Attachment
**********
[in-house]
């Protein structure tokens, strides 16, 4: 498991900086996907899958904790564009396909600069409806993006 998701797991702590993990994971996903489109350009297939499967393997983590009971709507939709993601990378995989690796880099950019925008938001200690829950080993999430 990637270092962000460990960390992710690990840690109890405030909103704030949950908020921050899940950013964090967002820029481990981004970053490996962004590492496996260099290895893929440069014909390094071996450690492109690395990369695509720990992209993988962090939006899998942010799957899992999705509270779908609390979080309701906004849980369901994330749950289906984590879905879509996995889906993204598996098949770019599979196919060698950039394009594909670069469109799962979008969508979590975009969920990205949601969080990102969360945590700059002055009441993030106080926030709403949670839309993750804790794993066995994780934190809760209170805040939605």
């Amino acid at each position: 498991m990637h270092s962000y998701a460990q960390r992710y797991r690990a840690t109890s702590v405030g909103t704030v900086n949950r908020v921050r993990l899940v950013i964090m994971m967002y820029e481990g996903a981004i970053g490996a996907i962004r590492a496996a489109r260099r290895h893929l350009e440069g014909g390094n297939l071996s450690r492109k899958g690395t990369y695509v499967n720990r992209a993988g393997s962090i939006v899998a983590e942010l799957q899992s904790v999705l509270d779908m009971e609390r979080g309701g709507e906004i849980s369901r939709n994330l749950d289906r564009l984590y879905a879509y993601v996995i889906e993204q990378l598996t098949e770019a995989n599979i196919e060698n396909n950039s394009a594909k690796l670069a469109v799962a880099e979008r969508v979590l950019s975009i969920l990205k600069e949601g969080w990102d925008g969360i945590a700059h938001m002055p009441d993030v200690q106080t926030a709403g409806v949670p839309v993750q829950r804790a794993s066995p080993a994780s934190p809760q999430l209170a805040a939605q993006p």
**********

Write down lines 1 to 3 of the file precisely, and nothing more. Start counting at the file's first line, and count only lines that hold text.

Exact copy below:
[in-house]
């Protein structure tokens, strides 16, 4: 498991900086996907899958904790564009396909600069409806993006 998701797991702590993990994971996903489109350009297939499967393997983590009971709507939709993601990378995989690796880099950019925008938001200690829950080993999430 990637270092962000460990960390992710690990840690109890405030909103704030949950908020921050899940950013964090967002820029481990981004970053490996962004590492496996260099290895893929440069014909390094071996450690492109690395990369695509720990992209993988962090939006899998942010799957899992999705509270779908609390979080309701906004849980369901994330749950289906984590879905879509996995889906993204598996098949770019599979196919060698950039394009594909670069469109799962979008969508979590975009969920990205949601969080990102969360945590700059002055009441993030106080926030709403949670839309993750804790794993066995994780934190809760209170805040939605």
């Amino acid at each position: 498991m990637h270092s962000y998701a460990q960390r992710y797991r690990a840690t109890s702590v405030g909103t704030v900086n949950r908020v921050r993990l899940v950013i964090m994971m967002y820029e481990g996903a981004i970053g490996a996907i962004r590492a496996a489109r260099r290895h893929l350009e440069g014909g390094n297939l071996s450690r492109k899958g690395t990369y695509v499967n720990r992209a993988g393997s962090i939006v899998a983590e942010l799957q899992s904790v999705l509270d779908m009971e609390r979080g309701g709507e906004i849980s369901r939709n994330l749950d289906r564009l984590y879905a879509y993601v996995i889906e993204q990378l598996t098949e770019a995989n599979i196919e060698n396909n950039s394009a594909k690796l670069a469109v799962a880099e979008r969508v979590l950019s975009i969920l990205k600069e949601g969080w990102d925008g969360i945590a700059h938001m002055p009441d993030v200690q106080t926030a709403g409806v949670p839309v993750q829950r804790a794993s066995p080993a994780s934190p809760q999430l209170a805040a939605q993006p």